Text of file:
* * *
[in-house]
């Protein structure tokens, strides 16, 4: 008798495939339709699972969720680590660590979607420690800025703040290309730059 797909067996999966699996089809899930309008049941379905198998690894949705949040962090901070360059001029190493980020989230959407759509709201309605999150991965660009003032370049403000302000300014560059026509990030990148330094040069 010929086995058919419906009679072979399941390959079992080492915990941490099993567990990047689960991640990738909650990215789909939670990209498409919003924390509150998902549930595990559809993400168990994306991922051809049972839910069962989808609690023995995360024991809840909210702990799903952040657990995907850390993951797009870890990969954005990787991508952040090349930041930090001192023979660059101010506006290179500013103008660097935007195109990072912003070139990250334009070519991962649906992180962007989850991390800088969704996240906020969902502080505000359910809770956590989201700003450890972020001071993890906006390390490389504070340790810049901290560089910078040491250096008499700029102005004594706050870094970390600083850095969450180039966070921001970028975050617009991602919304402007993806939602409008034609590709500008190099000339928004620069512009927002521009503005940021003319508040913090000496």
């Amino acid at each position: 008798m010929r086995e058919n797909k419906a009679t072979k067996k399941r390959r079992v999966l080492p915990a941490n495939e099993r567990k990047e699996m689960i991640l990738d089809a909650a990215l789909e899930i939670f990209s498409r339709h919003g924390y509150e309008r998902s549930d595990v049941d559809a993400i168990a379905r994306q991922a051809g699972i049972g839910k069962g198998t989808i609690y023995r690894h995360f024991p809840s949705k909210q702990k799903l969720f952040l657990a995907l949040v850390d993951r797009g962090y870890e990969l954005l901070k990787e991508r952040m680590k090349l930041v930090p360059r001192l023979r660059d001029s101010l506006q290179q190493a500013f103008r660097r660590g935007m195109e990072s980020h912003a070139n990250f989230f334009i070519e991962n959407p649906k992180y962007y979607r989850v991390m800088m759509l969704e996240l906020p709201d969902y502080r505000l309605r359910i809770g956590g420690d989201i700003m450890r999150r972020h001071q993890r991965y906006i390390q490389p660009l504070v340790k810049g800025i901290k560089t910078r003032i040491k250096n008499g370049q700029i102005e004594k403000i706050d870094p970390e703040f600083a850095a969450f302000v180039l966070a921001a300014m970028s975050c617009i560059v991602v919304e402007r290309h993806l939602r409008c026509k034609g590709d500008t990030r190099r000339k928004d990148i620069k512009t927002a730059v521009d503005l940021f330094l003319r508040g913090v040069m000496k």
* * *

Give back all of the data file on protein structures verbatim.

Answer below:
[in-house]
């Protein structure tokens, strides 16, 4: 008798495939339709699972969720680590660590979607420690800025703040290309730059 797909067996999966699996089809899930309008049941379905198998690894949705949040962090901070360059001029190493980020989230959407759509709201309605999150991965660009003032370049403000302000300014560059026509990030990148330094040069 010929086995058919419906009679072979399941390959079992080492915990941490099993567990990047689960991640990738909650990215789909939670990209498409919003924390509150998902549930595990559809993400168990994306991922051809049972839910069962989808609690023995995360024991809840909210702990799903952040657990995907850390993951797009870890990969954005990787991508952040090349930041930090001192023979660059101010506006290179500013103008660097935007195109990072912003070139990250334009070519991962649906992180962007989850991390800088969704996240906020969902502080505000359910809770956590989201700003450890972020001071993890906006390390490389504070340790810049901290560089910078040491250096008499700029102005004594706050870094970390600083850095969450180039966070921001970028975050617009991602919304402007993806939602409008034609590709500008190099000339928004620069512009927002521009503005940021003319508040913090000496």
């Amino acid at each position: 008798m010929r086995e058919n797909k419906a009679t072979k067996k399941r390959r079992v999966l080492p915990a941490n495939e099993r567990k990047e699996m689960i991640l990738d089809a909650a990215l789909e899930i939670f990209s498409r339709h919003g924390y509150e309008r998902s549930d595990v049941d559809a993400i168990a379905r994306q991922a051809g699972i049972g839910k069962g198998t989808i609690y023995r690894h995360f024991p809840s949705k909210q702990k799903l969720f952040l657990a995907l949040v850390d993951r797009g962090y870890e990969l954005l901070k990787e991508r952040m680590k090349l930041v930090p360059r001192l023979r660059d001029s101010l506006q290179q190493a500013f103008r660097r660590g935007m195109e990072s980020h912003a070139n990250f989230f334009i070519e991962n959407p649906k992180y962007y979607r989850v991390m800088m759509l969704e996240l906020p709201d969902y502080r505000l309605r359910i809770g956590g420690d989201i700003m450890r999150r972020h001071q993890r991965y906006i390390q490389p660009l504070v340790k810049g800025i901290k560089t910078r003032i040491k250096n008499g370049q700029i102005e004594k403000i706050d870094p970390e703040f600083a850095a969450f302000v180039l966070a921001a300014m970028s975050c617009i560059v991602v919304e402007r290309h993806l939602r409008c026509k034609g590709d500008t990030r190099r000339k928004d990148i620069k512009t927002a730059v521009d503005l940021f330094l003319r508040g913090v040069m000496k």